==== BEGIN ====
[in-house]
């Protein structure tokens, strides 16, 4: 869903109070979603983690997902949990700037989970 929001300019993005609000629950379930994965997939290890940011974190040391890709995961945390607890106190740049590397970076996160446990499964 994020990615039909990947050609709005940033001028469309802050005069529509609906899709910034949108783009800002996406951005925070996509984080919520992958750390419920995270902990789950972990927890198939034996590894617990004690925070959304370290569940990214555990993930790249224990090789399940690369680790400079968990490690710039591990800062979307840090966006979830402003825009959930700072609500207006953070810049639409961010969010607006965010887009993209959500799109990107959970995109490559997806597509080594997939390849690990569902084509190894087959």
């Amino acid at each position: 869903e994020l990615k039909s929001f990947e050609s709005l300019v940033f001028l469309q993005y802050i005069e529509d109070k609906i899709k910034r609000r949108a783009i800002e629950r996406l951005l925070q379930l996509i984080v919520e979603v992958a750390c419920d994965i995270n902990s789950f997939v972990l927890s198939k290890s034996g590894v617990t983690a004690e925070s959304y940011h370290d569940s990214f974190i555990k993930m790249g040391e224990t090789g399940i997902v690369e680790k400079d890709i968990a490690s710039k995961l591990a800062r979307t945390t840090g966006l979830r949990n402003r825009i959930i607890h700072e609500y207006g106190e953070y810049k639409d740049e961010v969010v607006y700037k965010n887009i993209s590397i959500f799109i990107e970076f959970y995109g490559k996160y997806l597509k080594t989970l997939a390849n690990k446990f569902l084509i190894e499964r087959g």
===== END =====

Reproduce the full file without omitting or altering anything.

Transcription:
[in-house]
């Protein structure tokens, strides 16, 4: 869903109070979603983690997902949990700037989970 929001300019993005609000629950379930994965997939290890940011974190040391890709995961945390607890106190740049590397970076996160446990499964 994020990615039909990947050609709005940033001028469309802050005069529509609906899709910034949108783009800002996406951005925070996509984080919520992958750390419920995270902990789950972990927890198939034996590894617990004690925070959304370290569940990214555990993930790249224990090789399940690369680790400079968990490690710039591990800062979307840090966006979830402003825009959930700072609500207006953070810049639409961010969010607006965010887009993209959500799109990107959970995109490559997806597509080594997939390849690990569902084509190894087959």
């Amino acid at each position: 869903e994020l990615k039909s929001f990947e050609s709005l300019v940033f001028l469309q993005y802050i005069e529509d109070k609906i899709k910034r609000r949108a783009i800002e629950r996406l951005l925070q379930l996509i984080v919520e979603v992958a750390c419920d994965i995270n902990s789950f997939v972990l927890s198939k290890s034996g590894v617990t983690a004690e925070s959304y940011h370290d569940s990214f974190i555990k993930m790249g040391e224990t090789g399940i997902v690369e680790k400079d890709i968990a490690s710039k995961l591990a800062r979307t945390t840090g966006l979830r949990n402003r825009i959930i607890h700072e609500y207006g106190e953070y810049k639409d740049e961010v969010v607006y700037k965010n887009i993209s590397i959500f799109i990107e970076f959970y995109g490559k996160y997806l597509k080594t989970l997939a390849n690990k446990f569902l084509i190894e499964r087959g």